In a recent blog, “Upright and Steady,” I extolled the virtues of good balance as part of a long, healthy and productive life. Specifically, I was talking about the physical balance of the body and its importance in allowing us to stay active. Just as important is another type of balance-the balance in our lives, and the equilibrium that exists between family, self, work, and the world around us to maintain harmony. Without that, we run the risk of figuratively tipping over.
In Take Charge of Your Chronic Pain, I outlined what I considered to be “Seven Steps to an Extreme Makeover” for chronic pain sufferers. You may recall that one of these essential steps is to “Add Balance” to your life. Whether you have chronic pain or not, leading a well-balanced life gets a lot of attention these days as something we should pay attention to. In my practice, I see many flavors of imbalanced lifestyles. Some cases are women who have just too many responsibilities and things that they tend to. Others are men who spend too much time on just one thing-their work. Why is a balanced life so important?
I think one of the key answers is that the world is now rapidly changing. That means we need to constantly adapt to recalibrate ourselves. Remember, the history of man tells us that lifestyles evolved very slowly until the last hundred years or so, which is only a fraction of our recorded history. Regardless of where your ancestors came from, they probably were involved in occupations like farming, herding livestock, craftsmanship, or the military. Likely, only the men worked while the ladies maintained the needs of the home. The family structure that they were a part of was likely an important part of their culture and remained consistent from generation to generation. That means that some form of structure existed for each member of a particular society to fit into. You knew what time to get up and do things like milk the cow, cut up the eggplant, or open the shop because you learned it from your parents who learned it from their parents.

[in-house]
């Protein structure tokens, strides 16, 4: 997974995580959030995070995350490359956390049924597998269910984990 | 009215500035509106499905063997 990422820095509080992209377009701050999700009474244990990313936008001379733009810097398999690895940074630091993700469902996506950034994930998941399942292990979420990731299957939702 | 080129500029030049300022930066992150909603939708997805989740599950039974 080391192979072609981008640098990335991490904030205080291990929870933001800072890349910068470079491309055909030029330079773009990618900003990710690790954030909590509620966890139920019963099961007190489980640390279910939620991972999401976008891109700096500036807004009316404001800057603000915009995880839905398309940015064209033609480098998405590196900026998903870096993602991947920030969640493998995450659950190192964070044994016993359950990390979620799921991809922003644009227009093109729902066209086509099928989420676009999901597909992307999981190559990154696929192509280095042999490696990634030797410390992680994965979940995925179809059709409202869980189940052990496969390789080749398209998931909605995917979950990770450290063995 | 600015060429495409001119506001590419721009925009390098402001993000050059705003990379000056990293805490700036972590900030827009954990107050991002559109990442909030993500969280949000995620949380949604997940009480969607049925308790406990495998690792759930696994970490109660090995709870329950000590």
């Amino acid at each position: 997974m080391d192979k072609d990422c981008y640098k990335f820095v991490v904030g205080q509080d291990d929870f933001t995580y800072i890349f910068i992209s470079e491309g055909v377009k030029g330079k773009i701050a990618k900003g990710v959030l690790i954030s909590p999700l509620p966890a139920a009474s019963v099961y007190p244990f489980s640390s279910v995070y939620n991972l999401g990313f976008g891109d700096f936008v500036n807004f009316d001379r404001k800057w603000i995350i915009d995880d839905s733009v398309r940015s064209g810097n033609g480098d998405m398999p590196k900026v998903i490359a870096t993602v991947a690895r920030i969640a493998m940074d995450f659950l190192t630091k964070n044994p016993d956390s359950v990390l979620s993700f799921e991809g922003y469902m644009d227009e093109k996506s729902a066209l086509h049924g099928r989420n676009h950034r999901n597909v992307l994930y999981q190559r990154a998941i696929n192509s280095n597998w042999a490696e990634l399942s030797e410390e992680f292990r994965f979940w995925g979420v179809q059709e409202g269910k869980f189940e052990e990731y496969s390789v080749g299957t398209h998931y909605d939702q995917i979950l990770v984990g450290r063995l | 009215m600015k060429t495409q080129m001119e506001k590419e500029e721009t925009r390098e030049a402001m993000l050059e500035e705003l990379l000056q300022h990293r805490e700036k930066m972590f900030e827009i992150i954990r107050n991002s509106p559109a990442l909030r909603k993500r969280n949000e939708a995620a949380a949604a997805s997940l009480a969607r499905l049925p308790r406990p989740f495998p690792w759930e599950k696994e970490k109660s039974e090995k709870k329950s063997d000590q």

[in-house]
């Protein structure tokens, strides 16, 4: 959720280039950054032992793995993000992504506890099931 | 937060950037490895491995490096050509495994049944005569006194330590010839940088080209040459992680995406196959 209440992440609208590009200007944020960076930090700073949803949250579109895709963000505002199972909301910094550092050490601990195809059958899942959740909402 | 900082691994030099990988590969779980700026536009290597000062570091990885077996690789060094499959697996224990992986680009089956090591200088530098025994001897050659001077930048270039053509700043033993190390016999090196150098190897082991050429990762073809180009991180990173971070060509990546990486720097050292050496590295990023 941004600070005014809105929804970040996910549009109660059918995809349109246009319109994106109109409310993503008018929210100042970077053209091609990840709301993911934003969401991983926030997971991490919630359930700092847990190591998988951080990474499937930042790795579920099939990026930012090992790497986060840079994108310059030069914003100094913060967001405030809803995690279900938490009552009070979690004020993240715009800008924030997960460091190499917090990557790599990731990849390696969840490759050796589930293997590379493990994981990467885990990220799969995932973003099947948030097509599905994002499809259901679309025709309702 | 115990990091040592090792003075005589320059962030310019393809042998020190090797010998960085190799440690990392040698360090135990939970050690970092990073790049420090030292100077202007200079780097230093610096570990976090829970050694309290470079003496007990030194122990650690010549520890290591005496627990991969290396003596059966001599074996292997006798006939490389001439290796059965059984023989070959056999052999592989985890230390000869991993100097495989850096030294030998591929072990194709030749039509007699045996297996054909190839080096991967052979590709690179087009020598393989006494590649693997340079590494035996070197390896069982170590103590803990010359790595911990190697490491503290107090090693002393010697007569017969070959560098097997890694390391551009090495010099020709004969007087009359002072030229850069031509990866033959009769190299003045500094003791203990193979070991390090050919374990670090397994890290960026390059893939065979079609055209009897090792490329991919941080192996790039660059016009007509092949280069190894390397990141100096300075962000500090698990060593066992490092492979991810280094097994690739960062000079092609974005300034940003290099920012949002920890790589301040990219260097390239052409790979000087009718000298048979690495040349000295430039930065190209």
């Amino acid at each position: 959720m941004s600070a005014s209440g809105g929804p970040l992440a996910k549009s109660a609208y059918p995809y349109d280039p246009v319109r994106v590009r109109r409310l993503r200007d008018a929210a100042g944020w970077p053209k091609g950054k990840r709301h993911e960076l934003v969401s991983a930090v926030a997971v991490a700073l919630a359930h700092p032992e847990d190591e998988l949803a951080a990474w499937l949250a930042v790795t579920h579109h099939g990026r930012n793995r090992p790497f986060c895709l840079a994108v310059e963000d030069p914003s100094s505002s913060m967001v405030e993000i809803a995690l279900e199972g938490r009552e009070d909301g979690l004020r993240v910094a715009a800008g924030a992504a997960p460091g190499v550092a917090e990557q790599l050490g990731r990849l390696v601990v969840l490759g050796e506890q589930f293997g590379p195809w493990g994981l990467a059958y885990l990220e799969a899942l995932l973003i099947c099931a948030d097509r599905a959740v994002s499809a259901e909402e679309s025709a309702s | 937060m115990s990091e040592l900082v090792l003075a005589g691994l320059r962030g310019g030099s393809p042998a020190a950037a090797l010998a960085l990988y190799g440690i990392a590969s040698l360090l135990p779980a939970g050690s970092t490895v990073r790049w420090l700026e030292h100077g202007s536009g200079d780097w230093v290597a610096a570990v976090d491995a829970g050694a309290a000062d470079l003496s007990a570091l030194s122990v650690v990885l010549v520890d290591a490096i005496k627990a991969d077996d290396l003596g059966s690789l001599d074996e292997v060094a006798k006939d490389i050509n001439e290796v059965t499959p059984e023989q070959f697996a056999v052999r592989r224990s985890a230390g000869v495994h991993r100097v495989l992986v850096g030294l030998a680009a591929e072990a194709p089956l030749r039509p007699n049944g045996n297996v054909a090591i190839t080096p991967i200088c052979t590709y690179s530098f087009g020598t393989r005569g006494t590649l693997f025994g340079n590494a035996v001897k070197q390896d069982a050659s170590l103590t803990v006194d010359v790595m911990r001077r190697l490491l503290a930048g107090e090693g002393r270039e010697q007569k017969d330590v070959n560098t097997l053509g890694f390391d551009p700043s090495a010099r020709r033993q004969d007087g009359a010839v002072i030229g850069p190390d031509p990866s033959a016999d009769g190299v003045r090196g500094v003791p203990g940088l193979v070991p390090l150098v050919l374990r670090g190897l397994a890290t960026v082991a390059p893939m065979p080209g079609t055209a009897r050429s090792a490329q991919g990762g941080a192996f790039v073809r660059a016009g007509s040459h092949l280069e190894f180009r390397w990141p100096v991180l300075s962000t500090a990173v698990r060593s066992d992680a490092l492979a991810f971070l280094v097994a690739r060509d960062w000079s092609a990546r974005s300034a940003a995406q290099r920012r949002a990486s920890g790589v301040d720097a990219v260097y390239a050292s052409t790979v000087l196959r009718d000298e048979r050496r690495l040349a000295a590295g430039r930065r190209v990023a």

Because of the rapid growth in technology, the world of today is quite different from the one we were born into, and no doubt our present will be unrecognizable to the next generation. The social patterns of our youth are a prime example. For many of them, technology has wiped out boundaries about how they communicate and interact. There is no longer a well-defined, finite schedule in their day to socialize with each other. By virtue of texting, talking on Facebook, and e-mailing, they have 24/7 access to each other, and can rapidly pull others into their circle of activity in just a few clicks of their fingers. Is it appropriate and productive for students doing their homework or workers at their jobs to get constantly interrupted and distracted by continuous outside communications?
The content of the information delivered in these new forms of communication can also cross typical boundaries of social etiquette. Folks have a tendency to say things in an electronic message or a text message that they wouldn’t say to somebody’s face. Letting criticisms, judgments, and plain old name calling fly around cyberspace without the same old filters is where things have headed.
I think it is critical that as each new evolution in technology takes place, whether it is in communication, transportation, or medical treatment, we need to periodically take a step back and recalibrate our lives to maintain the necessary balance to preserve our physical health and emotional well-being. We can easily find ourselves drifting to a place where we become too inactive, eat too much fast-food, and get too stressed out to sleep in a matter of a few short moments.
I came across this quote from the great French writer Victor Hugo that sums up nicely what is needed most:
“To put everything in balance is good; to put everything in harmony is better.”